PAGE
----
More than half of physicians practicing in the United States have some sign of burnout, according to recent reports, and previous research has shown a link between increased administrative workload and doctor burnout. Few studies, however, have examined how physician time is allocated in ambulatory care.
For a study published in Annals of Internal Medicine, Christine A. Sinsky, MD, and colleagues sought to describe how physician time is spent in ambulatory practice. The analysis involved 57 physicians in four states, with backgrounds in family medicine, internal medicine, cardiology, and orthopedics. The participants were observed for 430 hours, and 21 of the physicians studied also completed after-hours diaries. The investigators looked at proportions of time spent on four activities—direct clinical face time, electronic health record (EHR) and desk work, administrative tasks, and other tasks—and self-reported after-hours work. “Our goal was to quantify the time that physicians spent on administrative duties,” adds Dr. Sinsky.
The research team found that physicians spent 27% of their day in direct with patients and 49% of their time was devoted to using EHRs and other desk work. In the examination room, physicians spent approximately 53% of their time in direct with patients and 37% of their time on EHRs and other clerical work. This means that for every hour that doctors spent in direct with patients, they spent nearly 2 additional hours on electronic record-keeping and similar clerical work. In addition, physicians in the study who completed after-hours diaries reported 1 to 2 hours of after-hours work each night, devoted mostly to EHR tasks.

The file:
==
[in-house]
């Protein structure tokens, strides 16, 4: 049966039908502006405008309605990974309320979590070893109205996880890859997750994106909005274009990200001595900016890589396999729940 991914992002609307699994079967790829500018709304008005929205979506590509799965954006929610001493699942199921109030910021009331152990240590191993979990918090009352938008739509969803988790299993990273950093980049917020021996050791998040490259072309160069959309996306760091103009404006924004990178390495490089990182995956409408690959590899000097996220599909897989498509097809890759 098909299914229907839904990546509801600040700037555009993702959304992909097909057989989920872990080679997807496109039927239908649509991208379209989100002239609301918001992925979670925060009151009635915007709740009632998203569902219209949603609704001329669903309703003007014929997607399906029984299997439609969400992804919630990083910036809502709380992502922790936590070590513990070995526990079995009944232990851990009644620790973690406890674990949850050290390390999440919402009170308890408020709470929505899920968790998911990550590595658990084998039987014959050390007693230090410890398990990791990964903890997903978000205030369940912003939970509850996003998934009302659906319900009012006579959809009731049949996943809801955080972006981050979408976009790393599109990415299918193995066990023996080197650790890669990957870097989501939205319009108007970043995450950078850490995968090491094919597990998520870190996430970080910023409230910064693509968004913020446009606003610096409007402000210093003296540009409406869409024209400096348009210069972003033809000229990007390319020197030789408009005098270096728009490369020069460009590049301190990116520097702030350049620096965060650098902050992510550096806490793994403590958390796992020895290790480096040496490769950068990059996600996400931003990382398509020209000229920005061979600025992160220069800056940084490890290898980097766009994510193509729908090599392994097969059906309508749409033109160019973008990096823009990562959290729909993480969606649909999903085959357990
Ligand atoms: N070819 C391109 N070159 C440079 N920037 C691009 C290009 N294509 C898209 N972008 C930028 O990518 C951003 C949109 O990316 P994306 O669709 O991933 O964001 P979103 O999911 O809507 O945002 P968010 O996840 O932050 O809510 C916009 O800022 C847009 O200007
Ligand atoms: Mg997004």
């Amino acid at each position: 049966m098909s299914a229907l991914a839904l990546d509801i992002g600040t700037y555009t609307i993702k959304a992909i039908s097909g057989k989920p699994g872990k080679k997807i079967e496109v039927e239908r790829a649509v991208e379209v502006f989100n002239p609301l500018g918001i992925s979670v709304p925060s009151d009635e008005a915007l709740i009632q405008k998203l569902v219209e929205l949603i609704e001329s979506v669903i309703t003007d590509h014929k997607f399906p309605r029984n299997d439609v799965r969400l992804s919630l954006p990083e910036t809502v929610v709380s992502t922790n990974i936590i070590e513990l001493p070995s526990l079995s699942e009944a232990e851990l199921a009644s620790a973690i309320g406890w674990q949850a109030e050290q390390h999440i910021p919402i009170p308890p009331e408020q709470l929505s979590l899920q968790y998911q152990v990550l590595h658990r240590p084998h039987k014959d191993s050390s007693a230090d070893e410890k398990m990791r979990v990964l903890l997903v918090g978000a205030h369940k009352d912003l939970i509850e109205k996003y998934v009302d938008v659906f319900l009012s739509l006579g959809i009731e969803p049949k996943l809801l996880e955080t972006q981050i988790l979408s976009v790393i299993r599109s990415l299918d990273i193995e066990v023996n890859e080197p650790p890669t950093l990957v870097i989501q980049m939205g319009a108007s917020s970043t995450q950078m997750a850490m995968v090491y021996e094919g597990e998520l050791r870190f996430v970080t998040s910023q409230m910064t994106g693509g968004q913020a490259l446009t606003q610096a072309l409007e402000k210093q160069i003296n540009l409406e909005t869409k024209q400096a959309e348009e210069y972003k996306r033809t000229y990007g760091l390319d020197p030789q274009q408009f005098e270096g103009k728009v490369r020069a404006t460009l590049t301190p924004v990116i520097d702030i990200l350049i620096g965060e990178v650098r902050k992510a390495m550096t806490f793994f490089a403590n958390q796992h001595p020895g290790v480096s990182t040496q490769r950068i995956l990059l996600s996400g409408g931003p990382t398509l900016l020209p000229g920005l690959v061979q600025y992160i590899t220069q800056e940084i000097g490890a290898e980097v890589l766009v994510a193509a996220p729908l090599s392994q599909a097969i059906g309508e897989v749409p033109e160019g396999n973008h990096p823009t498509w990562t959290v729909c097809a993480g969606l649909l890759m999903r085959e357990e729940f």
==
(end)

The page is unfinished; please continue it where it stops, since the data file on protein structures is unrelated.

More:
The study group cautions that data from their analysis were gathered in self-selected, high-performing practices and may not be generalizable to other settings. The descriptive study design did not support formal statistical comparisons by physician and practice characteristics. That said, the findings do shed light on the issues that physicians appear to face when it comes to time is spent in ambulatory practice.
“Our results indicate that it’s possible that the large amount of time spent on EHRs and other clerical duties may contribute to physician burnout,” Dr. Sinsky says. “The findings suggest a need for documentation assistance to reduce the administrative burden that doctors often face.”
The American Medical Association and the American College of Physicians have launched programs that are designed to help reduce administrative duties for physicians, including toolkits for tasks like team documentation. “These are important programs that physicians should use,” adds Dr. Sinsky. “However, additional support is needed from regulators, policymakers, and EHR developers to create environments that enable doctors to focus more of their efforts on optimizing patient care.”
Christine A. Sinsky, MD, has indicated to Physician’s Weekly that she has worked as a consultant in the past for multiple healthcare delivery organizations and has worked as a paid speaker in the past, receiving honoraria, for multiple healthcare conferences.
Sinsky C, Colligan L, Li L, et al. Allocation of physician time in ambulatory practice: a time and motion study in 4 specialties. Ann Intern Med. 2016 Sep 6 [Epub ahead of print]. Available at: http://annals.org/article.aspx?articleid=2546704.
Hingle S. Electronic health records: an unfulfilled promise and a call to action. Ann Intern Med. 2016 Sep 6 [Epub ahead of print]. Available at: http://annals.org/article.aspx?articleid=2546705.
Friedberg M, Chen PG, Van Busum KR, et al. Factors affecting physician professional satisfaction and their implications for patient care, health systems, and health policy. Santa Monica, Calif.: RAND Corporation, 2013. Available at: www.rand.org/pubs/research_reports/RR439.